Founded in 1863, the Historical Society has been a cultural hub for Brooklynites for more than 150 years. Headquartered in an eye-catching red building on the corner or Clinton and Pierrepont Streets in Brooklyn Heights, the Historical Society has adapted, expanded and grown with its surrounding community. At the Brooklyn Historical Society, history is not just something that happened in the past, history is something that is made every day. Dedicated to preserving and encouraging the study of Brooklyn’s extraordinary 400-year history, the Historical Society not only preserves the borough’s past, but also connects it to present day Brooklyn communities and uses it as a tool to stimulate dialogue about the borough’s future.
Untapped Cities recently visited the Historical Society and met with Julie Golia, the Vice President for Curatorial Affairs and Collections, who showed us around the historic building and unveiled some of its best kept secrets. Here is what we discovered:
1. It Used to Be Called the Long Island Historical Society
Looking at the front facade of the Brooklyn Historical Society’s 1881 George Post-designed building, you may notice there are two different names emblazoned on the stonework. When the institution we know today as the Brooklyn Historical Society was founded in 1863, it was called the Long Island Historical Society. At the time, Brooklyn was the westernmost city on Long Island. In the mid-1800s Brooklyn experienced a boom, transforming drastically from a rural setting to a bustling metropolitan area. The city’s population skyrocketed from just 4,000 to 300,000 people by 1860 and by the late 19th century, Brooklyn was the third largest city in the world. Brooklyn would join Manhattan as borough of the Greater City of New York in 1898. The city’s most prominent citizens saw in these times of rapid change the need to record the memory of Brooklyn’s rural origins, and so set up the society as a library to preserve the history of “the counties, towns, and villages of Long Island,” as well as the state and country at large.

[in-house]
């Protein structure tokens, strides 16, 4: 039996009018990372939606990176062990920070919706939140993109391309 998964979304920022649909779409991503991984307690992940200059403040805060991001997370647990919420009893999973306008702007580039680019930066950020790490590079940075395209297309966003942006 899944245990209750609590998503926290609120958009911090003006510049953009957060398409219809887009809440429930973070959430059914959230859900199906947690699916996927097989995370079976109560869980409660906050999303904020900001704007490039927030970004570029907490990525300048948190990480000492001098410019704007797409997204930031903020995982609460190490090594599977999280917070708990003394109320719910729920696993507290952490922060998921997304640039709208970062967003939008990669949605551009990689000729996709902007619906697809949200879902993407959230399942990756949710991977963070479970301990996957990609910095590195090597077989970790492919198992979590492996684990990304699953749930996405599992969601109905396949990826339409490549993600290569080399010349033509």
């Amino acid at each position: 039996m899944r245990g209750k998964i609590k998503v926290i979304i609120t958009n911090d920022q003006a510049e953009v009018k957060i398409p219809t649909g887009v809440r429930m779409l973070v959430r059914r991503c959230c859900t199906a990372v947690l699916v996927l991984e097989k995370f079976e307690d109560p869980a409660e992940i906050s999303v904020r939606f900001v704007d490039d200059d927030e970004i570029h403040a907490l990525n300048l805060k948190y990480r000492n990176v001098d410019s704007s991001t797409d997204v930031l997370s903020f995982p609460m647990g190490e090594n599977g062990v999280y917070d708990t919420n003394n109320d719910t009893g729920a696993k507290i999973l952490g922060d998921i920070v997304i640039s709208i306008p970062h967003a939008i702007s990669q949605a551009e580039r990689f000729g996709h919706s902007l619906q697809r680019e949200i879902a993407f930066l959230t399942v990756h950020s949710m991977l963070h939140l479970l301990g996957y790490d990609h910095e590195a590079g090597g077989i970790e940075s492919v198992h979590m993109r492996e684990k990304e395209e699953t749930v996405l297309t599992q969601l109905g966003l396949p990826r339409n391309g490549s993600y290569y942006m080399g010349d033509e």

As Brooklyn continued to change throughout the 19th and 20th century, the Historical Society grew and adapted with it. The borough took on a character distinct from the rest of Long Island as its population diversified and the towns became more urban. In 1985 the Historical Society changed its name to the Brooklyn Historical Society. The stonework above the main entrance which previously read “Long Island Historical Society” was covered by a new sign, but the large etched-in label that stretches across the building’s front facade remains unchanged. You can also see traces of the original name inside in details like the intricately decorated doorknobs throughout the building which has “LIHS” incorporated into the knob design.